- Interpret common clinical laboratory values and diagnostic tests

- Perform calculations related to patient assessment: BMI, CrCl, lab adjustments

- Describe the use of OTC point-of-care testing devices: glucometers, pregnancy tests, home testing for HbA1c, drug screening

- Clinical Pharmacology and Therapeutic Decision Making

- Make therapy recommendations based on dosage calculations, specific uses and indications of drugs and nutritional and support therapy

- Interpret therapeutic drug concentrations

- Assess pharmacotherapy considering contraindications, therapeutic duplications, dietary interactions, adverse drug reactions and interactions, and allergies

- Triage and identify when to refer patients to other health professionals

- Design patient-centered, culturally-relevant treatment plans

- Apply evidence-based decision making to patient care

- Recommend nonprescription and natural product therapies

- Identify and manage drug toxicity, drug-induced diseases, and misuse or abuse

- Monitor drug therapy for misuse, abuse, and non-adherence
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Foreign Pharmacy Graduate Equivalency
Question: 90
Class of nystatin is:
A. Thiazides
B. Antiprotozoan agents
C. Autonomic nervous system drugs
D. Polyenes
E. Oral hypoglycemics
Answer: D
Question: 91
Indication of ticarcillin is:
A. Streptococcus pneumoniae
B. Varicella zoster virus
C. Myocardial infarction
D. Generalized motor seizures
E. Bone marrow failure states (aplastic anemia, myelodysplasias) (investigational)
Answer: A
Question: 92
Side effect of clindamycin is:
A. Colitis (by Chlostridium difficili)
B. Malabsorption
C. Constipation
D. Hypoglycemia
E. Hepatotoxicity
Answer: A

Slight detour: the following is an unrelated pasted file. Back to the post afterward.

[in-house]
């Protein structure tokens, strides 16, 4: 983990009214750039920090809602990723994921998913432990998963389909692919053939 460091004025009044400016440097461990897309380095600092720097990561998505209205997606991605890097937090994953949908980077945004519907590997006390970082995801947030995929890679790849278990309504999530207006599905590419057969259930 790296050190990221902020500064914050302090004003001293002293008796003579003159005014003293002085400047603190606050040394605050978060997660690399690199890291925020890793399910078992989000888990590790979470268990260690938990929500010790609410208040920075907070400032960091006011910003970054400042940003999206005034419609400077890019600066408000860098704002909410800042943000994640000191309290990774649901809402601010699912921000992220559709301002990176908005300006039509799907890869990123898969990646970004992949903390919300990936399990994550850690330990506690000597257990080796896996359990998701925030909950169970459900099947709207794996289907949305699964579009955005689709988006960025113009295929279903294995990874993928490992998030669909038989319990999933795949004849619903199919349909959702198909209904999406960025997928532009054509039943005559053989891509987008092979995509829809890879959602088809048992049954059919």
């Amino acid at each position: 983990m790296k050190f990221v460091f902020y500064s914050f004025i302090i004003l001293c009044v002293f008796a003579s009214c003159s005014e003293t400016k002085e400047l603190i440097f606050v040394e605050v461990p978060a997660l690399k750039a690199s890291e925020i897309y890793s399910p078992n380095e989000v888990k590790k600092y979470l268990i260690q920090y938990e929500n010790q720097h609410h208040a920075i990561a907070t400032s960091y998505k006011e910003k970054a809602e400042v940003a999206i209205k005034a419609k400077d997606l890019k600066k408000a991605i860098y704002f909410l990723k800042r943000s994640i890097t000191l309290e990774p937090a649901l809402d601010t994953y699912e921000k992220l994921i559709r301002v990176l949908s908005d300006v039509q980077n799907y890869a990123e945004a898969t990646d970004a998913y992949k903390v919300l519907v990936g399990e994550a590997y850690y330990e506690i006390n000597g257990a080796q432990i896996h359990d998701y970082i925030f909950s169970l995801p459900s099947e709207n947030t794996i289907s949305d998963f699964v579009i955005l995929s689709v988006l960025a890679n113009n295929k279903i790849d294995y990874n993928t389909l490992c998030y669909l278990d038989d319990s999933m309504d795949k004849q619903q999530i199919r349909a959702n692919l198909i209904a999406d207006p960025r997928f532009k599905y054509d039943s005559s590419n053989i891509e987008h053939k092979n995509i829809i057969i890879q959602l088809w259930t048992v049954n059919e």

Question: 93
Route of administration of ofloxacin is:
A. Intra-auricular
B. Sublingual
C. Oral
E. Intramuscular
Answer: C
Question: 94
Which of the following Cytochrome P450 isozymes is responsible for the bulk of phase I metabolism?
E. CYP51
Answer: E
Question: 95
Which of the following causes the smallest change in solubility?
A. Hydroxylation
B. Glucuronidation
C. Sulfation
D. Glutathione conjugation
Answer: A
Question: 96
For the majority of drugs, which of the following equations correctly defines clearance?
A. Cl = Elimination rate/Cp
B. Cl = QxE
C. Cl = .7VD/t1/2
D. All are correct
Answer: D
Question: 97
Side effect of dipyridamole is:
A. Diarrhea
B. Headache
C. Bleeding
D. Hypercalcemia
E. Pseudothrombocytopenia (clumping of platelets)
Answer: B
Question: 98
Site of metabolism of zolpidem is:
A. Liver
B. None
C. Reticuloendothelial system
D. Leukocytes
E. Unknown
Answer: A
Question: 99
Which of the following is considered a class IA Sodium Channel blocker?
A. Mexiletine
B. Aminodarone
C. Quinidine
D. Procainamide
Answer: B
Question: 100
Potassium sparing diuretics have the primary effect upon the _____ found in the kidney.
A. Proximal convoluted tubule
B. Loop of Henle
C. Collecting duct
D. Distal convoluted tubule
Answer: D
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Medical Equivalency certification - BingNews Search results Medical Equivalency certification - BingNews Medical Devices and Technologies Certificate

Learn to Innovate, Evaluate, and Regulate Health Technologies

Get the skills and competences to innovate, evaluate, and regulate biomedical devices and technologies with the graduate on-campus certificate in Medical Devices and Technologies. Medical device, medical imaging, and device packaging industries innovate medical practice and provide patients with greater agency in the management of their own health. The current drive for miniaturization of medical devices, including diagnostics and wearables, has led to renewed need for continuing education and growing job demand.

Who is This Certificate For?

This certificate is for qualified professionals who want to enhance their skill set and can be a foundation to continue toward a graduate degree. It is also valuable for degree-seeking students looking to develop a concentration that gives them an edge in their career path.

What You Need to Know

In the graduate certificate in Medical Devices and Technologies program, students learn to develop specific solutions by working with experienced faculty in the Department of Biomedical Engineering. Get the knowledge you need to design, develop, and implement diagnostic and/or therapeutic devices for biomedical applications. Understand the principles and applications of medical imaging systems, and microelectromechanical system fabrication techniques. You will also learn to assess and interpret regulatory device requirements.